Pioneer Chinese Christian Women: Gender, Christianity, and Social Mobility

Pioneer Chinese Christian Women: Gender, Christianity, and Social Mobility

Pioneer Chinese Christian Women: Gender, Christianity, and Social Mobility

Pioneer Chinese Christian Women: Gender, Christianity, and Social Mobility


Chinese Christian women before 1919 have been largely invisible in the records of China missions and Chinese Christianity. With few exceptions we have known little about them either as individuals or as a group. In this volume the contributors’ goal is to bring to light the life and work of these pioneer Chinese Christian women. The contributors have scoured a variety of sources in order to recreate the role of early Chinese women Christians in the church and in Chinese society and also to illustrate how gender affected their under-standing of Christianity and their career choices. How did the Chinese context alter their relations with the church and with both Christian and non-Christian communities? What was the legacy of pioneer Chinese Christian women?

To provide context for this study, the work opens with an essay on women in imperial China, examining the ideal, the stereotypes, and the reality. Essays on Chinese Christian educators, doctors, nurses, and evangelists indicate the role of the missionaries and the church in making mobility and broadened horizons possible for women. They reveal also the contributions of these women and homemakers to a changing China.

Chinese women before 1919, though a minority of church membership, were in many ways the mainstay of the church: the most faithful in attendance at worship services and Mass, responsible for teaching Sunday School, leading the choir, and organizing Bible study classes. They visited the sick, engaged in charity work, prepared the altar for services, and performed various other services. Many women followed their husbands in joining the church, but Roman Catholic Virgins, Protestant Bible women, and church workers were primarily responsible for evangelizing among women and children since Western male missionaries found it almost impossible to proselytize among women in Chinese society.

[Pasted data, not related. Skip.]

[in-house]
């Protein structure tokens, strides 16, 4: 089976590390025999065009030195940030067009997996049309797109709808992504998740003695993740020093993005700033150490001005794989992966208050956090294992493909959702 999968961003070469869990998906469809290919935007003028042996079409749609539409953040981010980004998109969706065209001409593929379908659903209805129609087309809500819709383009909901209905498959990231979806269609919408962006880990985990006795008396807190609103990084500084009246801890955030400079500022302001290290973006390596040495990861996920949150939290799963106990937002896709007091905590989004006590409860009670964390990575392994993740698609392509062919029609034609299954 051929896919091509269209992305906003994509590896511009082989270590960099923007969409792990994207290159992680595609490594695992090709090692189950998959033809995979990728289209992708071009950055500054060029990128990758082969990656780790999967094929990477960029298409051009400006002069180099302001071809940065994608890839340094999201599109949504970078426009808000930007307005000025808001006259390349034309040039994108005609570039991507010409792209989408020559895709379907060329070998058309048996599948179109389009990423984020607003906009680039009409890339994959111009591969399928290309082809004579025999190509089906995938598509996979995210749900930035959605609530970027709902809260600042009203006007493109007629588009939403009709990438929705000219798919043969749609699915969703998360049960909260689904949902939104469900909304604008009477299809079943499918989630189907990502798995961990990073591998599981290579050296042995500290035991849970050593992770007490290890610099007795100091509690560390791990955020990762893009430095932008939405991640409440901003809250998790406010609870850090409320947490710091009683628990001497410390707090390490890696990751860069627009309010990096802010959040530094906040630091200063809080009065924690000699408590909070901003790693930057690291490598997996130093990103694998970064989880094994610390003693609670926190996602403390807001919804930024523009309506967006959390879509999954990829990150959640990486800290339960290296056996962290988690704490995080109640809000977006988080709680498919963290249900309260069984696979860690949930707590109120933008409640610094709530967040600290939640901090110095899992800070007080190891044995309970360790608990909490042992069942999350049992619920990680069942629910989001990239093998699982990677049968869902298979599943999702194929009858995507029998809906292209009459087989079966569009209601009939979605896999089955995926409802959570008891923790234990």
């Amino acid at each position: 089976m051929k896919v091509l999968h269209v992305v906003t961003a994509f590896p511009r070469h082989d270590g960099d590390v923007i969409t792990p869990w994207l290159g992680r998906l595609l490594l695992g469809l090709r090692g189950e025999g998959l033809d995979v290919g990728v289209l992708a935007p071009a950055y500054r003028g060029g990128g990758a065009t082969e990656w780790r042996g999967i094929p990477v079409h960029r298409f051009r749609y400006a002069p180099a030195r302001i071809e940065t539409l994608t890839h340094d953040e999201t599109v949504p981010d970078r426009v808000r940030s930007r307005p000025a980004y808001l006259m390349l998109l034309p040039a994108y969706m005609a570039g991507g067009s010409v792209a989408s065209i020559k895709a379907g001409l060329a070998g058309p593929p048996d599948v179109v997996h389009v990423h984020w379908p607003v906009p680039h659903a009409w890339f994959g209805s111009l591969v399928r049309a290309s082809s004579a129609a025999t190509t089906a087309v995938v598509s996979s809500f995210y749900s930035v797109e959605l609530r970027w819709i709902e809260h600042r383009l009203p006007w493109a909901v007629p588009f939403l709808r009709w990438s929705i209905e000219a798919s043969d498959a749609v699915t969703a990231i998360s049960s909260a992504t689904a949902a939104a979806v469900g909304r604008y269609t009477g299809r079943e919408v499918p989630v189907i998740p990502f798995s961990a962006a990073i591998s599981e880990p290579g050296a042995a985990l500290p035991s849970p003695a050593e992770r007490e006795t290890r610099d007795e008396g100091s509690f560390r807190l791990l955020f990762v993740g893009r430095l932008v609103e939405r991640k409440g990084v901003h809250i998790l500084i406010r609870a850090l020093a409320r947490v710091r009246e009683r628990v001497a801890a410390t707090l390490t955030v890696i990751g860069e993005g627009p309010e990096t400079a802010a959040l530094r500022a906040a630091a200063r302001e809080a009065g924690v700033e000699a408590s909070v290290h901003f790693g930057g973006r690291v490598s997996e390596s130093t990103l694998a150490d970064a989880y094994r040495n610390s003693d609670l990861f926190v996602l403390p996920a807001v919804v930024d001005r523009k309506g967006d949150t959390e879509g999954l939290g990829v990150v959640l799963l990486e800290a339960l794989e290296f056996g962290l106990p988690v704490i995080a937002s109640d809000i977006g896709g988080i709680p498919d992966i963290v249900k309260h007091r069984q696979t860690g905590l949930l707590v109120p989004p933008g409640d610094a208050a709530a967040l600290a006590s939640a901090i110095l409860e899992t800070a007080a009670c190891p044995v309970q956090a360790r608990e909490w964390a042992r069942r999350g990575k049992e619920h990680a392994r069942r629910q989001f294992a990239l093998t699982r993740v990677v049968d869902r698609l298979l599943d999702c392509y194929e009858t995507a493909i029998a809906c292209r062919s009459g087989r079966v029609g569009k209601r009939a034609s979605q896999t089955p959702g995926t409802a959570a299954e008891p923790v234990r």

Missionaries soon realized that establishing Chinese Christian families was essential to the stability and continuity of congregations, and Christian wives and mothers were vital to creating Christian homes and rearing children in the faith. Particularly during periods of persecution, such as the years from 1724 to 1846 and the recent era of the Anti-Rightist Campaigns and the Cultural Revolution, the Catholic Virgins and Christian families can be credited with the survival of Chinese Christianity. With liberalization during the 1980s many of these Christian families emerged as the basis for a growing Chinese church.

The Christian church and Christian missions provided avenues for women’s social mobility as well. Missionary wives founded girls schools and eventually most central stations included a primary and secondary school for girls. Virgins and Bible women memorized or learned to read religious texts. Thus, a significant proportion of female converts attained literacy and, with this, new self-esteem. The first women's colleges prepared women for new careers and economic independence, while the establishment of hospitals opened up careers for women as doctors and nurses.


Jessie G. Lutz

IN RECENT DECADES WOMEN’S ORGANIZATIONS AND WOMEN’S STUDY PROgrams have tried to bring women into the mainstream of history. These pioneers have insisted that the life, activities, and achievements of half the world’s population are a legitimate part of our heritage and should be included in the story of our past and present. In fact, they have asserted, women must be included if we are to understand gender entanglements with politics, social structures and values, nation building, and even the economies of agricultural and industrial societies. Much of the scholarship was initially what Gail Hershatter has called recuperative, saying that “women were there too.” Attention to gender, she maintains, can reconfigure our most basic assumptions about what counts. Thus, numerous studies of prominent individuals, of groups of women such as American Southern women, Afro-American women, prostitutes, etc., and of women’s status and pursuits have appeared since the middle of the twentieth century. Slowly this information is becoming a part of mainstream history.

Women’s studies, though originating in the West, have gradually moved East, and during the past quarter century, research on Chinese women by both Chinese and Western scholars has flourished. Availability of sources and opportunities for research and fieldwork in China have expanded for Chinese scholars as well as foreigners. As a matter of fact, Chinese intellectuals more than a century ago had begun to insist on the connection between the status of women and national strength. Ever since the 1898 Reform Movement, Chinese have viewed women’s ignorance and oppression as intertwined with national weakness and disunity. Educated mothers were deemed essential to a strong, modern China. Interest in altering the traditional position of women has been energized by China’s revolutionary history during the twentieth century. Every revolutionary movement from the 1911 overthrow of the Qing dynasty to the Guomindang drive for control of China in the late 1920s to the 1949 accession of the Chinese Communist Party to power has promised the liberation of women. Always, however, the needs of the state had priority.

Academic study of women in Chinese history, however, began later. Today, women’s studies programs have been established in several universi-

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